Ripples and Waves
Ripples & Waves is an online journal of ideas, commentary, and resources for the Swedish Water House community.
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The Nile Basin stands at a crossroads. It will not be able to feed its growing population and support a rising urban middle-class by focusing on current water practices only. Instead, a comprehensive basin development approach must be chosen, involving rainfed and irrigated agriculture, the importation of food, and the development of an export-oriented service and industrial sector to pay for the imported food. The Nile Basin Initiative (NBI) and a future Nile River Basin Commission (NRBC) are in a unique position to help secure a future where more food is grown with less water, where all people have enough to eat and a growing economy contributes to export earnings.
In a study entitled "NBI Core Agricultural Functions Study: Proposed framework, options and functions for a NBI/Nile River Basin Commission Agricultural Agenda" and carried out by a Ramboll Natura - Stockholm International Water Institute consortium in 2011, the future of NBI/NRBC in promoting agriculture in the basin is presented. The report will be made available at www.nilebasin.org in the near future.
The report initially reviews the global experience of river basin organizations engaged in promoting agriculture. The conclusion is that this hardly ever happens - river basin organizations focus on hydropower, environment and water sharing, not agriculture. Following this is a review of the different roles that NBI/NRBC can take in promoting agriculture; to facilitate basin processes, implement own activities, support other organizations with expertise and information, and act as a lobbyist.
However, the main thrust of the report is on four categories of "core agricultural functions" that NBI/NRBC can provide. These are:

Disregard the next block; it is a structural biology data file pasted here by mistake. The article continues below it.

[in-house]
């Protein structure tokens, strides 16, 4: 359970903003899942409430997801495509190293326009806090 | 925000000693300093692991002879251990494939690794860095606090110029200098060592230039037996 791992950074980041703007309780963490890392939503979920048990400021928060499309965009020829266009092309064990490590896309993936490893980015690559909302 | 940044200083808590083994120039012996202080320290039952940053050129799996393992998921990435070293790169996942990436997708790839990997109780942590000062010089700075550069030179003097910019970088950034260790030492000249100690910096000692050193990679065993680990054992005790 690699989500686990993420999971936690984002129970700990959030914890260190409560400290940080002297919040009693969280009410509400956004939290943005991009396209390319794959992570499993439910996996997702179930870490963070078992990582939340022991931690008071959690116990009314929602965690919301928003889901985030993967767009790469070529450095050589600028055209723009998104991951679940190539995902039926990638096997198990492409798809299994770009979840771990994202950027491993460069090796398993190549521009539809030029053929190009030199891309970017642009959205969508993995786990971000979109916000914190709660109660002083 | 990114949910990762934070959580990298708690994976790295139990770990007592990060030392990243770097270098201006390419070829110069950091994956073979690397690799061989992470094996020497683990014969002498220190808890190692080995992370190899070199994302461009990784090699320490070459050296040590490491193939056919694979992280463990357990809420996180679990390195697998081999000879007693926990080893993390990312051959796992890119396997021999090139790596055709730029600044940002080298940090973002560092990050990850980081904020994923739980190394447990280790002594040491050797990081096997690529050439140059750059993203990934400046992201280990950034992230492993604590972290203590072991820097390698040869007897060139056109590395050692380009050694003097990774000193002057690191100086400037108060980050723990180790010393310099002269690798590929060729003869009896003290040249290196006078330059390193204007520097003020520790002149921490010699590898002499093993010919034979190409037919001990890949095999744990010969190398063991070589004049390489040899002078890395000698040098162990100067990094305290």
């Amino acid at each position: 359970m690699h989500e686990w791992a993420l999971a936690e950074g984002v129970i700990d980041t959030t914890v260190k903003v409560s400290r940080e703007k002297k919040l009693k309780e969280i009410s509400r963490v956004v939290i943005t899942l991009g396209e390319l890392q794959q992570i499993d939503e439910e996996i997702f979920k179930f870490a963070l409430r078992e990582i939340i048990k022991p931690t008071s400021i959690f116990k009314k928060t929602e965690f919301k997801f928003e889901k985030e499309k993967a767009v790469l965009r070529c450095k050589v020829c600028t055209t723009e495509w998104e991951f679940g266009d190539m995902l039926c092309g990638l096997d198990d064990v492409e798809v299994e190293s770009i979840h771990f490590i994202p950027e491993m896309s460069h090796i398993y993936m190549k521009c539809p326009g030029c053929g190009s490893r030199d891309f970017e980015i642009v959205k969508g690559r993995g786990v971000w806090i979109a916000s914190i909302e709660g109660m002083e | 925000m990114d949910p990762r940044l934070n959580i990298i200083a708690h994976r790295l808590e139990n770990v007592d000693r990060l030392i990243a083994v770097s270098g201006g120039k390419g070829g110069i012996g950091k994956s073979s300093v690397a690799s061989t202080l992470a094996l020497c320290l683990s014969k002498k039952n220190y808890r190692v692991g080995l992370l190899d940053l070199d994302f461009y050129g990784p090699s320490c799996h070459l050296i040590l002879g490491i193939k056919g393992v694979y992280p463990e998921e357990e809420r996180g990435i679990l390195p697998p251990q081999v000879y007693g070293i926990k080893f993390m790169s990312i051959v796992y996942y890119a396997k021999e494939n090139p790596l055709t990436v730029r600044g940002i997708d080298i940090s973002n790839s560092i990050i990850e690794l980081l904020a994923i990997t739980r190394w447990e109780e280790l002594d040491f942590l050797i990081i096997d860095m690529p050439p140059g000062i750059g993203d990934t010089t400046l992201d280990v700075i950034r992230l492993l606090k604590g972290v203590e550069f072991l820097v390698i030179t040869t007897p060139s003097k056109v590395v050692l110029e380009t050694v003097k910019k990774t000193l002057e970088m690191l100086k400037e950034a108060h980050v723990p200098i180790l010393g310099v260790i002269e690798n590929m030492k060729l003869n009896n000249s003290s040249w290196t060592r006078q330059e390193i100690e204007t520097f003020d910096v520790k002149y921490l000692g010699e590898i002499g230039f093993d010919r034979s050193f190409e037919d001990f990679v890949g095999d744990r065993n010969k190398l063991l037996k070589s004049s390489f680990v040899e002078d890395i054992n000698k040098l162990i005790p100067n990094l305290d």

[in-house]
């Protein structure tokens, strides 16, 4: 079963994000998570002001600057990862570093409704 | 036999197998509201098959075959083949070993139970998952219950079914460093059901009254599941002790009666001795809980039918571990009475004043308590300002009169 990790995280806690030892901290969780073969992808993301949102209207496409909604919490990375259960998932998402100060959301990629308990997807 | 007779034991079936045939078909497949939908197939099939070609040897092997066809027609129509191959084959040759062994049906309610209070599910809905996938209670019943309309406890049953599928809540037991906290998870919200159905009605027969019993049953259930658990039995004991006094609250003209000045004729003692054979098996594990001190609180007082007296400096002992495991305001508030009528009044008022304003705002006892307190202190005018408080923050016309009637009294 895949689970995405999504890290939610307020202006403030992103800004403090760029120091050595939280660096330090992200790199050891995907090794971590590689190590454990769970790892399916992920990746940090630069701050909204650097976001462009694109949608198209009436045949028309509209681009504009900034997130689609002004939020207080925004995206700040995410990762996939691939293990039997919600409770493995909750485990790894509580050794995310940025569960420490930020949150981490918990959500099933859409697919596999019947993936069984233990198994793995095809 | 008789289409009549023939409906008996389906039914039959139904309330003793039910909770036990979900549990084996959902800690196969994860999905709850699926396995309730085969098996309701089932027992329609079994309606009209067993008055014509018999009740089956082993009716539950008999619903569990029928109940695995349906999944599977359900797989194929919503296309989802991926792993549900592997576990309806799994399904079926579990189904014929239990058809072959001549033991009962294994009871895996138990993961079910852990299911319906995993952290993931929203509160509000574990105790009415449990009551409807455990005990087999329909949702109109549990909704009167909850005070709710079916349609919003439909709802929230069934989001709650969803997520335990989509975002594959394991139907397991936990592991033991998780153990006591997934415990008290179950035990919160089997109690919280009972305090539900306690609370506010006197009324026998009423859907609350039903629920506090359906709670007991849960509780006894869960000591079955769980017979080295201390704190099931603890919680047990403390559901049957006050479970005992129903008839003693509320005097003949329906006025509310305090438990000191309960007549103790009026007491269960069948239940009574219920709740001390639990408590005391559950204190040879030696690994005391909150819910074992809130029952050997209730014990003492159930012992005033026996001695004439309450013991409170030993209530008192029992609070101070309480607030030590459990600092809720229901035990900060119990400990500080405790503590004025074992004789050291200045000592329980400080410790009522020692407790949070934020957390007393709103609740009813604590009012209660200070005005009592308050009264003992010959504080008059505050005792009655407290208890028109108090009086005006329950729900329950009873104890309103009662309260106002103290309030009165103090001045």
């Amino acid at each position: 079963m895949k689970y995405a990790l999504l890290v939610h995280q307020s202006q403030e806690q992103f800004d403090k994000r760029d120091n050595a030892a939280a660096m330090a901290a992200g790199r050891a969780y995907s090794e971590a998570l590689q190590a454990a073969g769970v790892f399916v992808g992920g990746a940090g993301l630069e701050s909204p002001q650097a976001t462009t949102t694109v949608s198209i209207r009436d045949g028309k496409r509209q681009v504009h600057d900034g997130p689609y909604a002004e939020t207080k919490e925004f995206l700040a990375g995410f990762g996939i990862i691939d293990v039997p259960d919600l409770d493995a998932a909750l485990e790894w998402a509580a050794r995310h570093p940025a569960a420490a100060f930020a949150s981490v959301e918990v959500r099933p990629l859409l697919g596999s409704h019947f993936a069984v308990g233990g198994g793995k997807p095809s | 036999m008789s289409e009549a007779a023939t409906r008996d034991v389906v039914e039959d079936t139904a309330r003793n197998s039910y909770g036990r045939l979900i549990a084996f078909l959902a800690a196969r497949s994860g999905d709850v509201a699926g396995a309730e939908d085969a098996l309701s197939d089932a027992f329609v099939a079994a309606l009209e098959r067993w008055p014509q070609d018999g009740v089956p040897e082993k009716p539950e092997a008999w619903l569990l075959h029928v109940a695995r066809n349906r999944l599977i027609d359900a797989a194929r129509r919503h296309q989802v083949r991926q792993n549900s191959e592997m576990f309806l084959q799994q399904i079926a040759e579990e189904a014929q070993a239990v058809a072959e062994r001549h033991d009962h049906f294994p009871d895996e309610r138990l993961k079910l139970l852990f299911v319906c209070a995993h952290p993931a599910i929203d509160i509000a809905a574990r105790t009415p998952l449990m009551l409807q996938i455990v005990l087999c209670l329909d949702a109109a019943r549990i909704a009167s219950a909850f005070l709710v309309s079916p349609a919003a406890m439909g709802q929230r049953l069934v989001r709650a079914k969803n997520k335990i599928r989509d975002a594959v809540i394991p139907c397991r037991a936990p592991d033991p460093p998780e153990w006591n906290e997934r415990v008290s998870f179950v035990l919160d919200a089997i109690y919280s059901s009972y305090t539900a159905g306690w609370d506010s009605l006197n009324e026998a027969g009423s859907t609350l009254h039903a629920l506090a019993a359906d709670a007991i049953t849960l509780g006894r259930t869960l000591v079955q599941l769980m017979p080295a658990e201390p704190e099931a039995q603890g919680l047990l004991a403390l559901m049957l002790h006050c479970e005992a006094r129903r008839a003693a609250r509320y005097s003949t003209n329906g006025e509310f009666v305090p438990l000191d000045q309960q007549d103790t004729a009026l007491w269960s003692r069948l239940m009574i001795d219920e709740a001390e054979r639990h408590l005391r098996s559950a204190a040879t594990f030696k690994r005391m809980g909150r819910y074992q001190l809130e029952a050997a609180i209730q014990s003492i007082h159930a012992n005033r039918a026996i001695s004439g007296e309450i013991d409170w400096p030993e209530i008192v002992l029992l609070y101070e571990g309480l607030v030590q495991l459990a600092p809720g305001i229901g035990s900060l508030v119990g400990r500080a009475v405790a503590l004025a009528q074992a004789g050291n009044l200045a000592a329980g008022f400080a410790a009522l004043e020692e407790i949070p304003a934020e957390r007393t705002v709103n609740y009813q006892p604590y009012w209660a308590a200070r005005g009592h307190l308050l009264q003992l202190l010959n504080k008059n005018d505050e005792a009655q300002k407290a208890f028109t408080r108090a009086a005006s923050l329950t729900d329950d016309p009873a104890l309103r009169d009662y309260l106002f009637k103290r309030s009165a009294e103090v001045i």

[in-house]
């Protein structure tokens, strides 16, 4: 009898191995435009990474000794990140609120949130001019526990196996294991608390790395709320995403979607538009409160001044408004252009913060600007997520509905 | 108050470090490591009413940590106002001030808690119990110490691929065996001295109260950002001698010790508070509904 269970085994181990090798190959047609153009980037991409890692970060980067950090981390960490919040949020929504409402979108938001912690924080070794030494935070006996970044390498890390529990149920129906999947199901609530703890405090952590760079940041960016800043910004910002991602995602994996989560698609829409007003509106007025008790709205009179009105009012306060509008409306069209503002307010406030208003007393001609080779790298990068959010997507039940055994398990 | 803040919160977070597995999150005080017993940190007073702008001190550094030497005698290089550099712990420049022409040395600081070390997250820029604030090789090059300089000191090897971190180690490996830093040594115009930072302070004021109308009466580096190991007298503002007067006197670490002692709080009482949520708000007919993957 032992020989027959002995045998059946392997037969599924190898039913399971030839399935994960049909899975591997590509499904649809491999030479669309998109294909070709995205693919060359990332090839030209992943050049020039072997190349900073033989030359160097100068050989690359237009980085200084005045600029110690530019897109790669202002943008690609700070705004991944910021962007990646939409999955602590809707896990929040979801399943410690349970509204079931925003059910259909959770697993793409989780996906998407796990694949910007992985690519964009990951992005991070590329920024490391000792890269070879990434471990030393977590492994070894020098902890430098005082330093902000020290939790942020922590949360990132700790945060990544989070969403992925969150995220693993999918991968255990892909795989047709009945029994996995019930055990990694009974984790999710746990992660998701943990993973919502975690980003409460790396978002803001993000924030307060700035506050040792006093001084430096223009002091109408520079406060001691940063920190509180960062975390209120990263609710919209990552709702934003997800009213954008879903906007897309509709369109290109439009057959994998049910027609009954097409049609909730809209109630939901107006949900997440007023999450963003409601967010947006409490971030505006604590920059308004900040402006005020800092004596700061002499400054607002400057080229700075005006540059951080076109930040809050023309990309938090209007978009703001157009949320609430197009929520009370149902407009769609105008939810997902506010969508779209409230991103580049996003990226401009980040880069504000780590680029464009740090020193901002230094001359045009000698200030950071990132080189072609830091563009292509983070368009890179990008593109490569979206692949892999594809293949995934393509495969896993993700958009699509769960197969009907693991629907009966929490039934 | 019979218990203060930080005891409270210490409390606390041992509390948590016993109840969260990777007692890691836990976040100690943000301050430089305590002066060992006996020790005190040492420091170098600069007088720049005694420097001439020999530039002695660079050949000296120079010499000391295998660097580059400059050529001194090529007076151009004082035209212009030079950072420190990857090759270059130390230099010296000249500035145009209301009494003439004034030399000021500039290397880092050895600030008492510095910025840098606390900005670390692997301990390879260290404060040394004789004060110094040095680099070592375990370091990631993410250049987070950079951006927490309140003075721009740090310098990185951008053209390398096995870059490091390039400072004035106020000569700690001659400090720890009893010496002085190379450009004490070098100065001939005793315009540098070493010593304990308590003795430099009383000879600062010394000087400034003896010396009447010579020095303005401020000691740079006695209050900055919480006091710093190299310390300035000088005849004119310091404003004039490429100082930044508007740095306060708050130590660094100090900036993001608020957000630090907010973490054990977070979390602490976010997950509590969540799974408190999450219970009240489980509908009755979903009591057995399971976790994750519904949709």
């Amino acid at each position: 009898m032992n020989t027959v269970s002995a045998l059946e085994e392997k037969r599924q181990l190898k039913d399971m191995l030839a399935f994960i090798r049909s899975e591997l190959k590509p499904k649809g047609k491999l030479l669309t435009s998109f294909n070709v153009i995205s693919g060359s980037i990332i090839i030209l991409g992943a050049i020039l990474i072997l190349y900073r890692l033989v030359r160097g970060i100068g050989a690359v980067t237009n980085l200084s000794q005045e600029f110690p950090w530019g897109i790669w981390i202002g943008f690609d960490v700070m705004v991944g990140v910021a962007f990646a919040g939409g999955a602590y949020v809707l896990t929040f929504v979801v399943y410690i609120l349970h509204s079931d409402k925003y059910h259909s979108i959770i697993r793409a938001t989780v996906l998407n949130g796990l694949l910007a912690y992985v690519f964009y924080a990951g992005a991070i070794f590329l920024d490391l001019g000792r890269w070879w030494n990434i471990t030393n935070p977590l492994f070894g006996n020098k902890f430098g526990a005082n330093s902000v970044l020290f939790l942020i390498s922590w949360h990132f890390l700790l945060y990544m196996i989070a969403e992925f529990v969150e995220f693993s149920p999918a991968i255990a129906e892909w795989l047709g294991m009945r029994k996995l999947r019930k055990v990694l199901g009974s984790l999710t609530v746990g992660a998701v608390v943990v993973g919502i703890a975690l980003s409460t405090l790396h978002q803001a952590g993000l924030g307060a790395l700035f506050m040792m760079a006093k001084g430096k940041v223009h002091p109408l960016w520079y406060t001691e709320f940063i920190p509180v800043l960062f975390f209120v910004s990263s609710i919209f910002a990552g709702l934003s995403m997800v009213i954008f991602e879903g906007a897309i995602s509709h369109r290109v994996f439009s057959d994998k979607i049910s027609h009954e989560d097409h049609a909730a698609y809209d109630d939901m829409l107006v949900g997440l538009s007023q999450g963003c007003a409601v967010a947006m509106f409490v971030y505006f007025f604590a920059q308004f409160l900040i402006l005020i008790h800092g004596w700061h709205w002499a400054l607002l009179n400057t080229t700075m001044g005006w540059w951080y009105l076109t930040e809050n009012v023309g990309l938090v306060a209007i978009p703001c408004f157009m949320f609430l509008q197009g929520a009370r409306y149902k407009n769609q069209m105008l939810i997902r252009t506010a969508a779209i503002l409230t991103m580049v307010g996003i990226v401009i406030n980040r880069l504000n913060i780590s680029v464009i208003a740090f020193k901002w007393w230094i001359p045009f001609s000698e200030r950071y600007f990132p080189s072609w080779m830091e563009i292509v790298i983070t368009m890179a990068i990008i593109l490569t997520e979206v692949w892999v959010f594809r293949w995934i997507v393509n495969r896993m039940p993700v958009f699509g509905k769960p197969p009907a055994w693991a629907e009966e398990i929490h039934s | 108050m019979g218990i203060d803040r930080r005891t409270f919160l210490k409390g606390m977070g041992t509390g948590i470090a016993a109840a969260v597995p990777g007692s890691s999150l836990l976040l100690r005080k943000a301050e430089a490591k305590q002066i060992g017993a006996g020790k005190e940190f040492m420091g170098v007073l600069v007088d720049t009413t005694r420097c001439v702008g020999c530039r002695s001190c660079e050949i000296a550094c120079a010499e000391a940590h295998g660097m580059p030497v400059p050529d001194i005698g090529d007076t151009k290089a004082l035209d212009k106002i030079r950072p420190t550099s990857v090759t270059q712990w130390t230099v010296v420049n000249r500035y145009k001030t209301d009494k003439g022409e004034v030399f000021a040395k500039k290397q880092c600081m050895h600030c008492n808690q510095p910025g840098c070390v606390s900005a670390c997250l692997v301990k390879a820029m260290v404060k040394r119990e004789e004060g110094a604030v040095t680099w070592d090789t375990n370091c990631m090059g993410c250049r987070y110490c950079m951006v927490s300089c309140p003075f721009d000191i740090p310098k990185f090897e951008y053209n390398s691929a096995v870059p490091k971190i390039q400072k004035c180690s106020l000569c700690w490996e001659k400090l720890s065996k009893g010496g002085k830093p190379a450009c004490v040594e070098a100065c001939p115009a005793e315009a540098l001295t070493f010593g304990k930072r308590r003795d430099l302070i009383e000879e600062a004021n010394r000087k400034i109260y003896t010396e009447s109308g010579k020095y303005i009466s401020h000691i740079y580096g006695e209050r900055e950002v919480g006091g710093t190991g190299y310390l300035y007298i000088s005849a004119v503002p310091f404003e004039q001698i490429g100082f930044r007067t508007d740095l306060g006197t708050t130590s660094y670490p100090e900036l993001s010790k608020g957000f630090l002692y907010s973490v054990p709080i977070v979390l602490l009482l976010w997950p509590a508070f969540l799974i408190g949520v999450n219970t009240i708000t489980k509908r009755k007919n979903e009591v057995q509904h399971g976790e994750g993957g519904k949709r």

- policy formulation and cooperation;
- knowledge management;
- basin development; and
- market development.
Each category consists of some 4-5 sub-functions. To single out one specific function per category: it is proposed that a policy should be developed on "water and agriculture standards", i.e. the standards that unite the basin in terms of e.g. water quality or water use efficiency; to promote "agricultural research and knowledge management"; to "facilitate project preparations", i.e. to assist in reaching agreements and secure funding for new projects; and "marketing/promotion of agricultural trade". The report ends with a review of the drivers that may shape food and water security and agricultural development opportuni¬ties in the Nile basin in the short, medium, and long-term.
The topic of the report is obviously of great interest. All around the world is "basin management" being promoted as the new and beneficial alternative to conventional water management according to political or administrative units. But the key question still remains to be answered - how is food production enhanced by having a transboundary basin organisation engaged in agriculture? This study indicates that a number of such potential "functions" exist - a focus on e.g. increased land and water productivity, a support to ecological functions, and to turn food production increasingly commercial - but we still need to see them successfully implemented. A strong theme throughout the report is the argument that since a basin agreement is today in the making, an opportunity also exists in moving from national food self-sufficiency to basin food security.
Dr Klas Sandström
Water & Environment